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The American Society for Clinical Pathology’s 2013 Wage Survey of Clinical Laboratories in the United States

Edna Garcia MPH, Patrick B. Fisher MA
DOI: http://dx.doi.org/10.1309/LMWO4E34BQGHZXGM e97-e115 First published online: 1 November 2013
Keywords:
  • Wage survey
  • CME
  • laboratory workforce
  • certification
  • technologists
  • taskforce on workforce

Since 1988, the American Society for Clinical Pathology (ASCP) has conducted its surveys to determine the extent and distribution of workforce shortages within the nation’s clinical laboratories. This confidential survey has been administered every 2 years and has served as the primary source of information for academic, government, and industry labor analysts. Results from past surveys show that laboratory medicine is a rapidly evolving field. Although ASCP recognizes the importance of continuity, each time the Wage and Vacancy Survey is administered represents an opportunity to improve its methodology to collect the most current relevant data while maximizing survey participation. The survey has evolved in response to changes within the field of laboratory medicine. New questions were added to the 2013 survey to examine some of the factors that affect wage and vacancy rates. ASCP continues to gather questions, comments, and suggestions from our members regarding laboratory medicine with the goal of addressing them through this important survey. The results of this survey will also serve as a starting point for futher studies of the laboratory workforce by using the current data collected to conduct in-depth surveys for the purpose of recruitment, retention, education, marketing, certification, and advocacy.

Methodology

The 2013 Wage Survey was conducted through collaboration between ASCP’s Institute of Science, Technology, and Policy in Washington, DC and its Board of Certification (ASCP BOC) in Chicago, IL. Select ASCP members who work in the field of laboratory medicine were recruited to review the survey questions and initial findings. Partner organizations were also invited to participate in completing the survey to identify a broader range of current issues facing the laboratory workforce. Electronic survey invitations were sent on March 11, 2013 via Key Survey (an online survey vendor). The survey was closed on April 1, 2013. To maximize survey response, this survey used snowball sampling, in which respondents were asked to forward the invitation e-mail to other individuals who are currently practicing in the field. ASCP also collected information on those who were disqualified from this year’s wage survey for future research studies.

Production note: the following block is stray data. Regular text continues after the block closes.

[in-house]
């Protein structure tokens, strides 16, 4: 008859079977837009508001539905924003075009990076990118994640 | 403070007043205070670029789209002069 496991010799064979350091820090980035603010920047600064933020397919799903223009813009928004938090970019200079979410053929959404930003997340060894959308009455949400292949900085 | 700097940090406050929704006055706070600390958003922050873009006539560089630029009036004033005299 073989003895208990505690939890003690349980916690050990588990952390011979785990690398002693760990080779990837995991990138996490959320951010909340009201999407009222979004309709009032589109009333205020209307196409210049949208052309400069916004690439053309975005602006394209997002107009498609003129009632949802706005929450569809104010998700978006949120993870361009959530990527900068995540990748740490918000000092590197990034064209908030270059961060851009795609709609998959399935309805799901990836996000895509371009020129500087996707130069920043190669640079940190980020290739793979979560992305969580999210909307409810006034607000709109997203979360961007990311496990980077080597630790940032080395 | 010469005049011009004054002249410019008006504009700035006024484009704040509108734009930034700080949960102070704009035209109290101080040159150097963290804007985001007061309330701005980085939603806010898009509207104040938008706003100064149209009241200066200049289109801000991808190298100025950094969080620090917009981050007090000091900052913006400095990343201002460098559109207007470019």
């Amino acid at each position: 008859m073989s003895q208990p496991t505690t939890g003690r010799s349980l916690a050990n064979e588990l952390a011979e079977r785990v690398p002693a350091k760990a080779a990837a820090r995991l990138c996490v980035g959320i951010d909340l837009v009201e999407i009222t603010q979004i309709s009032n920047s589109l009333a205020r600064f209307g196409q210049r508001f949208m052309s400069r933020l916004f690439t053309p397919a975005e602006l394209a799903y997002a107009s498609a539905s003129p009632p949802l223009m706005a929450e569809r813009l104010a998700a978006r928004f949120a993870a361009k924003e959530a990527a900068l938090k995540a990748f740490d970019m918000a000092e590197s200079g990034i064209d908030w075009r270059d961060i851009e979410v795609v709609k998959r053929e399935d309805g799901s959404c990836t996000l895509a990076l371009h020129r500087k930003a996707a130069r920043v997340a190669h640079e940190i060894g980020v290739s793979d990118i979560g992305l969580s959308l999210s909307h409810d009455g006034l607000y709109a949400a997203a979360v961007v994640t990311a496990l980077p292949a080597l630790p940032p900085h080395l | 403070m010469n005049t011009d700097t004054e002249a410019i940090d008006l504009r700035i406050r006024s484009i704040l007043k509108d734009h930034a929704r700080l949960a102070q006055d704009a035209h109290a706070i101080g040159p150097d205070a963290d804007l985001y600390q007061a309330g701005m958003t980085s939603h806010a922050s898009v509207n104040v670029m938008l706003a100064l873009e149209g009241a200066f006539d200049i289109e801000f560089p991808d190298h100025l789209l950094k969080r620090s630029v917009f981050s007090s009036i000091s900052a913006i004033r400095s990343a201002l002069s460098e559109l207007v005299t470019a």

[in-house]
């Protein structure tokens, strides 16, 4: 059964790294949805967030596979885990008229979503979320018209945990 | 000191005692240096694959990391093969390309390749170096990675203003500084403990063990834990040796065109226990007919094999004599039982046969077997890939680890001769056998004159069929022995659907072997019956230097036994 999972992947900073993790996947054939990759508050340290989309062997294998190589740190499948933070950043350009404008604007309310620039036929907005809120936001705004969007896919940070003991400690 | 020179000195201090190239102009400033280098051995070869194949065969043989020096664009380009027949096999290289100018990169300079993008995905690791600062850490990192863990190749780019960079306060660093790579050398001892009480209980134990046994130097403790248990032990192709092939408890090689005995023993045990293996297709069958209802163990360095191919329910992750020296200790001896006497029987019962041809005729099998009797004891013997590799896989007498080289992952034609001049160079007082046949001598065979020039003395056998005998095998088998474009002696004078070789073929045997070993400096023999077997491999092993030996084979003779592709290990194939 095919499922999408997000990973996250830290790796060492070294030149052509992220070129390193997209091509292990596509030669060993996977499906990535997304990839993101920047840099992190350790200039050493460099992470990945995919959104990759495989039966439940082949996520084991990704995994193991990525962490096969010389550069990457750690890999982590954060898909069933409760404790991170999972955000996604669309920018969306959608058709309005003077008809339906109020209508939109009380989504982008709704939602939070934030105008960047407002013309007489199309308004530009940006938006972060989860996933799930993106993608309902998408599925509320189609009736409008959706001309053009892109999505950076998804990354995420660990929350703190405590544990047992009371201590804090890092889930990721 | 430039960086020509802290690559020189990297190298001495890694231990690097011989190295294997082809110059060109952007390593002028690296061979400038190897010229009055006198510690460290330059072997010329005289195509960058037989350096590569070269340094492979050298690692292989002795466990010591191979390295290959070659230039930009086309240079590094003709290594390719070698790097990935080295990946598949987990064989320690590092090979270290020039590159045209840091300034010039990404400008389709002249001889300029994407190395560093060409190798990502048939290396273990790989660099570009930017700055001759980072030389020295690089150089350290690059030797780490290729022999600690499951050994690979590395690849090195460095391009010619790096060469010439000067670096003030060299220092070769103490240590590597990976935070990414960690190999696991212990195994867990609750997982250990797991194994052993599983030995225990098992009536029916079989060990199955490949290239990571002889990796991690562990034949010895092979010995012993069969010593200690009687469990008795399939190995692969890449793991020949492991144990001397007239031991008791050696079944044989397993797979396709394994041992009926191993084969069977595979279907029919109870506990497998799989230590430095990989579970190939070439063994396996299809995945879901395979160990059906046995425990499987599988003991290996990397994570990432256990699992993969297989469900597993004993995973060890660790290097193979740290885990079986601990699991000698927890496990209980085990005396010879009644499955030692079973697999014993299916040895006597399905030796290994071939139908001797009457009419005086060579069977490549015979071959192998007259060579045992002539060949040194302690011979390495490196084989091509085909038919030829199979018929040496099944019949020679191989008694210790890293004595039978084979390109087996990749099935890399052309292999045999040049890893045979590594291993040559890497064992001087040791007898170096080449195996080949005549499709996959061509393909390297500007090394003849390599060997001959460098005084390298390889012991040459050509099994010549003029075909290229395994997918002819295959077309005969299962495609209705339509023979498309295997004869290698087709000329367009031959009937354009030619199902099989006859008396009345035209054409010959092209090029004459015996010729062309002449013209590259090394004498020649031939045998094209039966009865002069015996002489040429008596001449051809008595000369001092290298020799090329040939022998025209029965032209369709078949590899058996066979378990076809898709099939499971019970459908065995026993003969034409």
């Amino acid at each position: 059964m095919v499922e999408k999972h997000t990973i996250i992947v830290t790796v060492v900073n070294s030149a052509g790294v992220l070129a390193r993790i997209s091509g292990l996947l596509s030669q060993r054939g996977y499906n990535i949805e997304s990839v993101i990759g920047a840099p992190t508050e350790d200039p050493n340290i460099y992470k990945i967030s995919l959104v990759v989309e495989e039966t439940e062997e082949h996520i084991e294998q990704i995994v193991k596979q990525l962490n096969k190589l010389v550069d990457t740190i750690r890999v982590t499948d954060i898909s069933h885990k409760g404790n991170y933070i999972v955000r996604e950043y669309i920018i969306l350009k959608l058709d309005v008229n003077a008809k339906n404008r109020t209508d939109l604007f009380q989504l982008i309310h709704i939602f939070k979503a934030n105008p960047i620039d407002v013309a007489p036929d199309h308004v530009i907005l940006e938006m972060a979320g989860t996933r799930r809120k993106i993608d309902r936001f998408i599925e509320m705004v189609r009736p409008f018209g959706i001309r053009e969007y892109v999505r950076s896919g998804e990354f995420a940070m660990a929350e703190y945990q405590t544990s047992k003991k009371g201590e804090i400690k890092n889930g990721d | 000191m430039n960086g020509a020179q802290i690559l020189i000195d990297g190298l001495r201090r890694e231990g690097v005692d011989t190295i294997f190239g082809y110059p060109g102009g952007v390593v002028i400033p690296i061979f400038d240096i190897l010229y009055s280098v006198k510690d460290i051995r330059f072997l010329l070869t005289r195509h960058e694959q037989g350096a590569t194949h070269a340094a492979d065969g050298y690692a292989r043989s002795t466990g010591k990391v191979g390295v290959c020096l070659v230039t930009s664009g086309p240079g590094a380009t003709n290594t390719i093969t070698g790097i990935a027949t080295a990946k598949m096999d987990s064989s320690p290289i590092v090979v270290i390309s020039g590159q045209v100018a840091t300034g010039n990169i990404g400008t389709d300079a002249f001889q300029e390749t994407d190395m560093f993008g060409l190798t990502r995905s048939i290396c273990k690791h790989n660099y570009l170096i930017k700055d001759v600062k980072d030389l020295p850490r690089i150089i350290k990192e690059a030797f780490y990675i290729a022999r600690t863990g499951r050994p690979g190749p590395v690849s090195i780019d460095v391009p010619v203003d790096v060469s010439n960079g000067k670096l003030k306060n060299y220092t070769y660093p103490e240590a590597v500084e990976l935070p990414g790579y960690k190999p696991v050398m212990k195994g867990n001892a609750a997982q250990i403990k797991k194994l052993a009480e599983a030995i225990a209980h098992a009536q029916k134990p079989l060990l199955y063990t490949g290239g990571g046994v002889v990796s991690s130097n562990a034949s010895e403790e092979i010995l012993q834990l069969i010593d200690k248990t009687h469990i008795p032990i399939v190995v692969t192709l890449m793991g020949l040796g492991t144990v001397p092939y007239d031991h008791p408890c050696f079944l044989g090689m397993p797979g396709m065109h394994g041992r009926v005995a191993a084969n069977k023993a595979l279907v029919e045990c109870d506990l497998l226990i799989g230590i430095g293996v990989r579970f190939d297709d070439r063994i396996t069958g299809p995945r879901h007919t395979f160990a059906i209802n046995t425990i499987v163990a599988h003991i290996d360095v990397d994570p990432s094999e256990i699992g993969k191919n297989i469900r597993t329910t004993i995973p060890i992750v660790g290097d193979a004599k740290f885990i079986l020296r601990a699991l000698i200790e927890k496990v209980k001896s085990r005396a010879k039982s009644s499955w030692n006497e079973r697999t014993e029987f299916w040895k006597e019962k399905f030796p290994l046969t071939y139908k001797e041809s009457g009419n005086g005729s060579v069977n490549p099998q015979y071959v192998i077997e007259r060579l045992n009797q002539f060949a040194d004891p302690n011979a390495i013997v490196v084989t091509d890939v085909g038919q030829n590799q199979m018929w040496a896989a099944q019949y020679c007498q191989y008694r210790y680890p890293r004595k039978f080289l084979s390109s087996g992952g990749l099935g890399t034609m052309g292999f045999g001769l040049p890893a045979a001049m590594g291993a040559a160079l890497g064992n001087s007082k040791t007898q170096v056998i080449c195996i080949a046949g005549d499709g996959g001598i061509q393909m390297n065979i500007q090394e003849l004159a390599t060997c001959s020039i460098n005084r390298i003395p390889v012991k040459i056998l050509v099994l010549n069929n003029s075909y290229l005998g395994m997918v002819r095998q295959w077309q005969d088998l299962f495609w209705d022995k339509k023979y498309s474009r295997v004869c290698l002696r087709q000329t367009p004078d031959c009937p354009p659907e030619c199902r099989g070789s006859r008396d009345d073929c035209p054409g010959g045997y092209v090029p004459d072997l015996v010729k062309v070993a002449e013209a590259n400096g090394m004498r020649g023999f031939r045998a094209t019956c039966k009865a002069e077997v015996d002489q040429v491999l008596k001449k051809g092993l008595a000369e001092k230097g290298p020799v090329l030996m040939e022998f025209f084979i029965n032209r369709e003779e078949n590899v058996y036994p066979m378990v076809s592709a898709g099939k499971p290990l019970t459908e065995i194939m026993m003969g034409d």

The majority of the initial e-mail recipient list, derived from ASCP database, included:

  • Individuals within the United States (US) and/or US Territories who currently have a certification through ASCP BOC

  • Individuals within the US and/or US Territories who currently do not hold certification through ASCP BOC

  • Individuals who have taken relevant continuing medical education (CME) coursework through ASCP

  • Individuals who have participated in relevant CME coursework but are not ASCP BOC certified

ASCP also requested participation from the following entities by allowing the wage survey link to be posted on their web sites and distributed to their members:

  • AABB (formerly the American Association of Blood Banks)

  • American Association for Clinical Chemistry (AACC)

  • American Association of Pathologists’ Assistants (AAPA)

  • American Medical Technologists (AMT)

  • American Society for Clinical Laboratory Science (ASCLS)

  • American Society of Cytopathology (ASC)

  • American Society for Cytotechnology (ASCT)

  • American Society for Microbiology (ASM)

  • Clinical Laboratory Management Association (CLMA)

  • Coordinating Council on the Clinical Laboratory Workforce (CCCLW)

  • National Society for Histotechnology (NSH)

  • Associated Regional and University Pathologists (ARUP) Laboratories

  • Laboratory Corporation of America (LabCorp)

  • Quest Diagnostics

Organizations in bold did not participate in the 2013 Wage survey